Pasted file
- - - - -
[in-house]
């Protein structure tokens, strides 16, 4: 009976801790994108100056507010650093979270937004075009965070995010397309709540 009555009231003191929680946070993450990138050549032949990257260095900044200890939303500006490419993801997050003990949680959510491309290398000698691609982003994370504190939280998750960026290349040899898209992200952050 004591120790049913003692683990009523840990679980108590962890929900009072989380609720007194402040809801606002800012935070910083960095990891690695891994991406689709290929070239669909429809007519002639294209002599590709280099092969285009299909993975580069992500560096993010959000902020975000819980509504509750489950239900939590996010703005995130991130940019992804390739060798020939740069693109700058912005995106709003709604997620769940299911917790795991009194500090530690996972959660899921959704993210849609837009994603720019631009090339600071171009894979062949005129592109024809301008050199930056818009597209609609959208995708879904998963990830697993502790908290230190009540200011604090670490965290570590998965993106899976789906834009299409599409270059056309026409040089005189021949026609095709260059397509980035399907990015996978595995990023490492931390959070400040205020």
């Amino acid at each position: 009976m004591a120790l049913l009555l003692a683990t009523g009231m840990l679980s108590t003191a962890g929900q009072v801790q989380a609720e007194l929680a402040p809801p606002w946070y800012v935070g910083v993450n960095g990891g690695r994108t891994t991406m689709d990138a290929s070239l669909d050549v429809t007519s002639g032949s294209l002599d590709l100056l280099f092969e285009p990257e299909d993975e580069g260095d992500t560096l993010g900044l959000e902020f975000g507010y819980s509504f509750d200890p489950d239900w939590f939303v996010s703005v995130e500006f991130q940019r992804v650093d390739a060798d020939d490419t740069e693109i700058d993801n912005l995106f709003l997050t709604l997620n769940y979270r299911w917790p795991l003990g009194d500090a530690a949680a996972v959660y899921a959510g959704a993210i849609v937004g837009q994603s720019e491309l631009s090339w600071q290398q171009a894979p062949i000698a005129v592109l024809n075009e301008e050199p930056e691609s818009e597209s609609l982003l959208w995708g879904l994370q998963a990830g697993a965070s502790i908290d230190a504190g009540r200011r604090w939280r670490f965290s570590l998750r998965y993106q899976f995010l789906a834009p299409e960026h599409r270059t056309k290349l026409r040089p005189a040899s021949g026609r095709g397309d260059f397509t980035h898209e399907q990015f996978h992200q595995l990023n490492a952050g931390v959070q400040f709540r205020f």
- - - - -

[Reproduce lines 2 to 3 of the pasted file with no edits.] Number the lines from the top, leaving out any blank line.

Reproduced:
């Protein structure tokens, strides 16, 4: 009976801790994108100056507010650093979270937004075009965070995010397309709540 009555009231003191929680946070993450990138050549032949990257260095900044200890939303500006490419993801997050003990949680959510491309290398000698691609982003994370504190939280998750960026290349040899898209992200952050 004591120790049913003692683990009523840990679980108590962890929900009072989380609720007194402040809801606002800012935070910083960095990891690695891994991406689709290929070239669909429809007519002639294209002599590709280099092969285009299909993975580069992500560096993010959000902020975000819980509504509750489950239900939590996010703005995130991130940019992804390739060798020939740069693109700058912005995106709003709604997620769940299911917790795991009194500090530690996972959660899921959704993210849609837009994603720019631009090339600071171009894979062949005129592109024809301008050199930056818009597209609609959208995708879904998963990830697993502790908290230190009540200011604090670490965290570590998965993106899976789906834009299409599409270059056309026409040089005189021949026609095709260059397509980035399907990015996978595995990023490492931390959070400040205020």
């Amino acid at each position: 009976m004591a120790l049913l009555l003692a683990t009523g009231m840990l679980s108590t003191a962890g929900q009072v801790q989380a609720e007194l929680a402040p809801p606002w946070y800012v935070g910083v993450n960095g990891g690695r994108t891994t991406m689709d990138a290929s070239l669909d050549v429809t007519s002639g032949s294209l002599d590709l100056l280099f092969e285009p990257e299909d993975e580069g260095d992500t560096l993010g900044l959000e902020f975000g507010y819980s509504f509750d200890p489950d239900w939590f939303v996010s703005v995130e500006f991130q940019r992804v650093d390739a060798d020939d490419t740069e693109i700058d993801n912005l995106f709003l997050t709604l997620n769940y979270r299911w917790p795991l003990g009194d500090a530690a949680a996972v959660y899921a959510g959704a993210i849609v937004g837009q994603s720019e491309l631009s090339w600071q290398q171009a894979p062949i000698a005129v592109l024809n075009e301008e050199p930056e691609s818009e597209s609609l982003l959208w995708g879904l994370q998963a990830g697993a965070s502790i908290d230190a504190g009540r200011r604090w939280r670490f965290s570590l998750r998965y993106q899976f995010l789906a834009p299409e960026h599409r270059t056309k290349l026409r040089p005189a040899s021949g026609r095709g397309d260059f397509t980035h898209e399907q990015f996978h992200q595995l990023n490492a952050g931390v959070q400040f709540r205020f």